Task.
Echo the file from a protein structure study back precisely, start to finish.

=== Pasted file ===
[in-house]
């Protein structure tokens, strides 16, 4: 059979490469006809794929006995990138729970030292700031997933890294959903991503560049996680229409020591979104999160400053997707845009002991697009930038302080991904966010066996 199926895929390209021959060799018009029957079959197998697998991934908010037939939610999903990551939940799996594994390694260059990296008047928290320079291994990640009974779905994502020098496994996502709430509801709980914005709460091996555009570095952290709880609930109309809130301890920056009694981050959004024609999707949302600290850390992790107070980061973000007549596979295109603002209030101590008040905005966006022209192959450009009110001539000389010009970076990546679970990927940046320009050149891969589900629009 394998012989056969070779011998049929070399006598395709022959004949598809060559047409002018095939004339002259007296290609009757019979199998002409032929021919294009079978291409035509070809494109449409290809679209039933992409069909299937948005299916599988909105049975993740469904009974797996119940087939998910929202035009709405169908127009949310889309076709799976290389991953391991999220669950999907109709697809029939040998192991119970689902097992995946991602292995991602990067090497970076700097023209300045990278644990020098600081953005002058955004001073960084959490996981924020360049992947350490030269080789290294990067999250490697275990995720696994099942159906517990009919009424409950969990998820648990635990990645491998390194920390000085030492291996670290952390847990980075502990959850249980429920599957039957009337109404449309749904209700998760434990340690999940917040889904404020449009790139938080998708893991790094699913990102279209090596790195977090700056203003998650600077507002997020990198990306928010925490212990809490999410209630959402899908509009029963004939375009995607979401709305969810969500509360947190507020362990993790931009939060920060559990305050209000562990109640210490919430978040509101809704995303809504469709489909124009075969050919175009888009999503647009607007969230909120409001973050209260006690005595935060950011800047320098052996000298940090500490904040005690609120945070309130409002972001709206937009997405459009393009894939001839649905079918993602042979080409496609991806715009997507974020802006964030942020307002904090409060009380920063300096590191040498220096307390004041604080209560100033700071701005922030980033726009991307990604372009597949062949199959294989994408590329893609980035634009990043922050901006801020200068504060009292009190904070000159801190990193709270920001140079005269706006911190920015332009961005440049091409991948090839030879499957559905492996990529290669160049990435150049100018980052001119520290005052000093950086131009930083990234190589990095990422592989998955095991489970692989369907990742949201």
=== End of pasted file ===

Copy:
[in-house]
């Protein structure tokens, strides 16, 4: 059979490469006809794929006995990138729970030292700031997933890294959903991503560049996680229409020591979104999160400053997707845009002991697009930038302080991904966010066996 199926895929390209021959060799018009029957079959197998697998991934908010037939939610999903990551939940799996594994390694260059990296008047928290320079291994990640009974779905994502020098496994996502709430509801709980914005709460091996555009570095952290709880609930109309809130301890920056009694981050959004024609999707949302600290850390992790107070980061973000007549596979295109603002209030101590008040905005966006022209192959450009009110001539000389010009970076990546679970990927940046320009050149891969589900629009 394998012989056969070779011998049929070399006598395709022959004949598809060559047409002018095939004339002259007296290609009757019979199998002409032929021919294009079978291409035509070809494109449409290809679209039933992409069909299937948005299916599988909105049975993740469904009974797996119940087939998910929202035009709405169908127009949310889309076709799976290389991953391991999220669950999907109709697809029939040998192991119970689902097992995946991602292995991602990067090497970076700097023209300045990278644990020098600081953005002058955004001073960084959490996981924020360049992947350490030269080789290294990067999250490697275990995720696994099942159906517990009919009424409950969990998820648990635990990645491998390194920390000085030492291996670290952390847990980075502990959850249980429920599957039957009337109404449309749904209700998760434990340690999940917040889904404020449009790139938080998708893991790094699913990102279209090596790195977090700056203003998650600077507002997020990198990306928010925490212990809490999410209630959402899908509009029963004939375009995607979401709305969810969500509360947190507020362990993790931009939060920060559990305050209000562990109640210490919430978040509101809704995303809504469709489909124009075969050919175009888009999503647009607007969230909120409001973050209260006690005595935060950011800047320098052996000298940090500490904040005690609120945070309130409002972001709206937009997405459009393009894939001839649905079918993602042979080409496609991806715009997507974020802006964030942020307002904090409060009380920063300096590191040498220096307390004041604080209560100033700071701005922030980033726009991307990604372009597949062949199959294989994408590329893609980035634009990043922050901006801020200068504060009292009190904070000159801190990193709270920001140079005269706006911190920015332009961005440049091409991948090839030879499957559905492996990529290669160049990435150049100018980052001119520290005052000093950086131009930083990234190589990095990422592989998955095991489970692989369907990742949201």